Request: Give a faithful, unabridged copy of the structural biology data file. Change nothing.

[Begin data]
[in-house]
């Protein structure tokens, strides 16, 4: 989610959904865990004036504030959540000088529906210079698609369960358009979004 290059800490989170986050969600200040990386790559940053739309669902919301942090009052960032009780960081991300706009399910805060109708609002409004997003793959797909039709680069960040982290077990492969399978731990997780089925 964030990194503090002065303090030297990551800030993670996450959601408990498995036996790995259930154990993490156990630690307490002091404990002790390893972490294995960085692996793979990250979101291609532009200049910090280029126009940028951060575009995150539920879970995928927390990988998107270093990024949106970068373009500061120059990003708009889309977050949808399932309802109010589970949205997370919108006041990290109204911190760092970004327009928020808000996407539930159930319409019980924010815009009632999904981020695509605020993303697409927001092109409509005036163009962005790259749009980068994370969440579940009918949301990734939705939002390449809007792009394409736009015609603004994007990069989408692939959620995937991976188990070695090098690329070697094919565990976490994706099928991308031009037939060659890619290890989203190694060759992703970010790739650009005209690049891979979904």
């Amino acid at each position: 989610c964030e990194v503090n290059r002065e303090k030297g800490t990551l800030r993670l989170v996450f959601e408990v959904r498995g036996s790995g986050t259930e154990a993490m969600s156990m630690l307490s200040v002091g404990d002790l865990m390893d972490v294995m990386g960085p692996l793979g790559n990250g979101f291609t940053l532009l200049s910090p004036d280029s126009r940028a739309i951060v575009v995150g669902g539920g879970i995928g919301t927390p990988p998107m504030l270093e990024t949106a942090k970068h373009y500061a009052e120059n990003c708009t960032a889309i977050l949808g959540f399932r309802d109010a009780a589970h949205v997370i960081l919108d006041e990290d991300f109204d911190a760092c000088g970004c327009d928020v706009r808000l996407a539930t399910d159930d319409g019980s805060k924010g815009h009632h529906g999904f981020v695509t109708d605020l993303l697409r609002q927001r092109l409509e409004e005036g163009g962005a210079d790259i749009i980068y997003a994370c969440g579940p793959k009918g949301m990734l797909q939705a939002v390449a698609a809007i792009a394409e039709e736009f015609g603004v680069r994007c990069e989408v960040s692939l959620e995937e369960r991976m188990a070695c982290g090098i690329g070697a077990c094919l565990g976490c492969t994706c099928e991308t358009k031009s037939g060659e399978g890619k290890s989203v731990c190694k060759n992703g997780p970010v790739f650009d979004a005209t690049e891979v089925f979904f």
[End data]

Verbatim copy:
[in-house]
């Protein structure tokens, strides 16, 4: 989610959904865990004036504030959540000088529906210079698609369960358009979004 290059800490989170986050969600200040990386790559940053739309669902919301942090009052960032009780960081991300706009399910805060109708609002409004997003793959797909039709680069960040982290077990492969399978731990997780089925 964030990194503090002065303090030297990551800030993670996450959601408990498995036996790995259930154990993490156990630690307490002091404990002790390893972490294995960085692996793979990250979101291609532009200049910090280029126009940028951060575009995150539920879970995928927390990988998107270093990024949106970068373009500061120059990003708009889309977050949808399932309802109010589970949205997370919108006041990290109204911190760092970004327009928020808000996407539930159930319409019980924010815009009632999904981020695509605020993303697409927001092109409509005036163009962005790259749009980068994370969440579940009918949301990734939705939002390449809007792009394409736009015609603004994007990069989408692939959620995937991976188990070695090098690329070697094919565990976490994706099928991308031009037939060659890619290890989203190694060759992703970010790739650009005209690049891979979904």
């Amino acid at each position: 989610c964030e990194v503090n290059r002065e303090k030297g800490t990551l800030r993670l989170v996450f959601e408990v959904r498995g036996s790995g986050t259930e154990a993490m969600s156990m630690l307490s200040v002091g404990d002790l865990m390893d972490v294995m990386g960085p692996l793979g790559n990250g979101f291609t940053l532009l200049s910090p004036d280029s126009r940028a739309i951060v575009v995150g669902g539920g879970i995928g919301t927390p990988p998107m504030l270093e990024t949106a942090k970068h373009y500061a009052e120059n990003c708009t960032a889309i977050l949808g959540f399932r309802d109010a009780a589970h949205v997370i960081l919108d006041e990290d991300f109204d911190a760092c000088g970004c327009d928020v706009r808000l996407a539930t399910d159930d319409g019980s805060k924010g815009h009632h529906g999904f981020v695509t109708d605020l993303l697409r609002q927001r092109l409509e409004e005036g163009g962005a210079d790259i749009i980068y997003a994370c969440g579940p793959k009918g949301m990734l797909q939705a939002v390449a698609a809007i792009a394409e039709e736009f015609g603004v680069r994007c990069e989408v960040s692939l959620e995937e369960r991976m188990a070695c982290g090098i690329g070697a077990c094919l565990g976490c492969t994706c099928e991308t358009k031009s037939g060659e399978g890619k290890s989203v731990c190694k060759n992703g997780p970010v790739f650009d979004a005209t690049e891979v089925f979904f």